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Presenting and Associated Symptoms
Chest pain from acute myocardial infarction is usually sudden onset in the substernal area, which may or may not radiate. Associated symptoms are weakness, dyspnea, diaphoresis, nausea, vomiting, palpitations, and anxiety. The pain usually lasts thirty minutes or more. Morphine and nitroglycerin do not completely relieve the pain (Uphold, & Graham, 2013).
Specific diagnostic tests used in the work up
Vital signs including heart rate, temperature, and blood pressure, and oxygen saturation should be done at regular intervals. Diagnostic tests include a 12 lead ECG, the cardiac biomarkers of CPK with isoenzymes, troponin T or I, high sensitivity C-reactive protein, CBC, erythrocyte sedimentation rate, serum electrolytes, BUN and serum creatinine. Perform a complete heart and lung exam. Assess peripheral pulses, and assess extremities for edema, cyanosis, and clubbing. Echocardiography should be ordered. This is the gold standard in diagnosing wall motion abnormalities, ventricular function, valvular or septal defects, and ejection fractions (Mcconaghy, & Oza, 2013).
1st line therapeutic interventions, patient education and follow up expectations
The first line therapeutic interventions are: aspirin 162-325 mg chewed, give nitroglycerin every 5 minutes times three doses or until chest pain is perceived as a 0 out of 10 on the pain score. Monitor the patient for hypotension. The patient should be transferred to a hospital emergency department with access to a cardiac catheterization lab. This will allow immediate reperfusion therapy with angioplasty within 2 hours if available (Dunphy, Winland-Brown, Porter, & Thomas, 2015).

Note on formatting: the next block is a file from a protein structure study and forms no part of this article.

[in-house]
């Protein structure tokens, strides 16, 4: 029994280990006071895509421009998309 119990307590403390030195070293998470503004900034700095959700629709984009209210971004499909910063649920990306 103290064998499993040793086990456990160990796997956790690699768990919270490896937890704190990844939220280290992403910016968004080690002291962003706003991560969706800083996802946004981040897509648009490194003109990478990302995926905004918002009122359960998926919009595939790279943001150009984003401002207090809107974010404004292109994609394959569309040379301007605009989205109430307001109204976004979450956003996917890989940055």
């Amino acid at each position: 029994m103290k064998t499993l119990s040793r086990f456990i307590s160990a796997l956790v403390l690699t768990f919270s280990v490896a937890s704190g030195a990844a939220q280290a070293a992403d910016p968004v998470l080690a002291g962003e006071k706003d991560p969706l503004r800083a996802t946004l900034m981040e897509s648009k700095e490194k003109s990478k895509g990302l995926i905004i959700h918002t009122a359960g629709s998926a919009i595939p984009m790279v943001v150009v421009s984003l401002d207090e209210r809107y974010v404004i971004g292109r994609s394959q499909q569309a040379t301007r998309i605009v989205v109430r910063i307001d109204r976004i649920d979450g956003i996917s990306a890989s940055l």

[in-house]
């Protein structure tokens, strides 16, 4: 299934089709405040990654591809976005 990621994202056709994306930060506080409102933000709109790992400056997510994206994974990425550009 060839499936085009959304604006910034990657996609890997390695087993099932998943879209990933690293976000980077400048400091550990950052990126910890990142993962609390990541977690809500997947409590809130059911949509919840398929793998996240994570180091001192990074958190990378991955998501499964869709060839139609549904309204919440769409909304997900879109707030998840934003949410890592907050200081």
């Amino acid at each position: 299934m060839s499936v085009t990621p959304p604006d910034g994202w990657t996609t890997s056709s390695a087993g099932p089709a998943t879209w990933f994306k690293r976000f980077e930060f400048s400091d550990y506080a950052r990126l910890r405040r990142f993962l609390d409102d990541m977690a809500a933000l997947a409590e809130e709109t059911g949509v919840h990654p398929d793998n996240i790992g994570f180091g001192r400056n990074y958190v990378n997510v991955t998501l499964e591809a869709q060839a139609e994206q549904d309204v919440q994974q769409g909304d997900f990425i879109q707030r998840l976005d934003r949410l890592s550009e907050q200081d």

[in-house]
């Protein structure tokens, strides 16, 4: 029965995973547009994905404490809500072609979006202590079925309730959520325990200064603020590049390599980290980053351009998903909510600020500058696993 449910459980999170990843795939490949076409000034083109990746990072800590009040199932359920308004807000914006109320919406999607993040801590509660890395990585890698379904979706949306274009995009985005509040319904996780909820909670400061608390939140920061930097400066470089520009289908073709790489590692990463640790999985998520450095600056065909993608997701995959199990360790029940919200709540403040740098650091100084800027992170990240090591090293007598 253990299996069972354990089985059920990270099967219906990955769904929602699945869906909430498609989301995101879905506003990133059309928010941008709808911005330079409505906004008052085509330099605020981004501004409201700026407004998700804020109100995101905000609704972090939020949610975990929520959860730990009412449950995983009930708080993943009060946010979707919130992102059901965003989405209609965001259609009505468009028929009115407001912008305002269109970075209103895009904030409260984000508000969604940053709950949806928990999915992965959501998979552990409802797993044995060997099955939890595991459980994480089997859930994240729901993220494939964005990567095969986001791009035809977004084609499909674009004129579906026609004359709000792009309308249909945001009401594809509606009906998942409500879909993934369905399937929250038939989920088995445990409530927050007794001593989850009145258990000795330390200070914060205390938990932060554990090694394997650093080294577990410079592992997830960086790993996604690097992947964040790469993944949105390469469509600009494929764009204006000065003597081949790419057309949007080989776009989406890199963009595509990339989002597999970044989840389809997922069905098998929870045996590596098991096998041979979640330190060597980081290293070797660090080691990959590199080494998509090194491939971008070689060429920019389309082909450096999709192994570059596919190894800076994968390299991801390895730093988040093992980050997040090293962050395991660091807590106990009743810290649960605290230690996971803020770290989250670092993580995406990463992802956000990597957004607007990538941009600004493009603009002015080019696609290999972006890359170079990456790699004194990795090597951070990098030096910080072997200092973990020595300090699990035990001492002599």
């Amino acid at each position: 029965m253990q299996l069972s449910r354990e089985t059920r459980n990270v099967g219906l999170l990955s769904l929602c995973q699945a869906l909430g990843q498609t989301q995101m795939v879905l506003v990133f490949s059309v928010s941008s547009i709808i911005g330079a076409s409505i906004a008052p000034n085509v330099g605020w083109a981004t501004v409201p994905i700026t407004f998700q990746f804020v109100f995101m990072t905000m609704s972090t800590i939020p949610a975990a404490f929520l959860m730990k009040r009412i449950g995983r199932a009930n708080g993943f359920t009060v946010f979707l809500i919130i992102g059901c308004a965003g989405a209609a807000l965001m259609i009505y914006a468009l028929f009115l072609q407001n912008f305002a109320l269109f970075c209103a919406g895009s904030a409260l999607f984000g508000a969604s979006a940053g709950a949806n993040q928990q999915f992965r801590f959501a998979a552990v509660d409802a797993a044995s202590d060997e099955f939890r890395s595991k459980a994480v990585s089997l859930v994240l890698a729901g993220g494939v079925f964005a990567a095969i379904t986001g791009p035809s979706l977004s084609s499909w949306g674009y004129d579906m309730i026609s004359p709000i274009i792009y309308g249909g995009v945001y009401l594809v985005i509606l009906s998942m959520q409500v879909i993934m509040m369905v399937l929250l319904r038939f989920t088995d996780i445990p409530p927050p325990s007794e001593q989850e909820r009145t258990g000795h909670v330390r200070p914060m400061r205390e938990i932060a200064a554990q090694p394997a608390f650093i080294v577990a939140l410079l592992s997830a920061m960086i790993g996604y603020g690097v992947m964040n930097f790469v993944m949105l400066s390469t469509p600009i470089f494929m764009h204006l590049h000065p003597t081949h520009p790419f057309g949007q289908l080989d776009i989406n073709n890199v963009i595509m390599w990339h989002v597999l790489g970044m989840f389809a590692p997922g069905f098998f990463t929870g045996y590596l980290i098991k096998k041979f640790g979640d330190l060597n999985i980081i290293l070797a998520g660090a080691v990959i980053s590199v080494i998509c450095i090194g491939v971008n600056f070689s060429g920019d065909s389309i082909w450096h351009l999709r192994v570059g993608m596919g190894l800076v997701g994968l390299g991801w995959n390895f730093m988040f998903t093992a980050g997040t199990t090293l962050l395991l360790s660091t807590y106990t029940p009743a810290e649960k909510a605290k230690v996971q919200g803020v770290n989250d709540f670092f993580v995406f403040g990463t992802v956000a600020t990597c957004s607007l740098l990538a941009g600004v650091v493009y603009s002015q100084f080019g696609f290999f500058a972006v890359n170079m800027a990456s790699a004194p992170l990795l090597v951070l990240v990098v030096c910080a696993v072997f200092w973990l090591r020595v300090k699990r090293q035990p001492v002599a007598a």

Support whether or not you would refer the patient to another health care provider for treatment. Include the name of the specialty and your rationale for the referral.
Patients who present with chest pain, with or without radiation, SOB, weakness, diaphoresis, nausea, lightheadedness and a suspected MI, should be transported to the ER (Uphold & Graham, 2013). Patients with a negative ECG but their clinical presentation is suspicious should be referred to the ER. Non-urgent cases can be referred to cardiology for further investigation (Biesemans, Cleef, Willemsen, Beatriis, Reniere, Buntinx…Dinant, 2018).
Patient education should include teaching about medications usage, adverse effects, and how to take nitroglycerin prophylactically. Patients should also be taught proper care of the nitroglycerin tablets. Patients with a higher BMI should be placed on a low-fat reduced calorie diet. Patients should be encouraged to enter a cardiac rehabilitation program of safe exercise and risk factor modification including smoking cessation (Dunphy, Winland-Brown, Porter, & Thomas, 2015).
Biesemans, L., Cleef, L. E., Willemsen, R. T. A., Beatrijs, B. N. H., Renier, W. S.,
Buntinx, F., . . . Dinant, G. (2018). Managing chest pain patients in general practice: An interview-based study. BMC Family Practice, 19doi:http://dx.doi.org/10.1186/s12875-018-0771-0
Dunphy, L. M., Winland-Brown, J. E., Porter, B. O., & Thomas, D. A. (2015). Primary care. The art and science of advanced practice nursing. (4th Ed.). Philadelphia, PA. F. A. Davis Company.
Mcconaghy, J. R., & Oza, R. S. (2013). Outpatient diagnosis of acute chest pain in adults.
American family physician. 87(3)177-82. Retrieved from www.aafp.org/afp
(Links to an external site.)
Links to an external site.
Uphold, C. R., & Graham, M. V. (2013). Clinical guidelines in family practice.
Gainsville, FL. Barmarrae Books, Inc.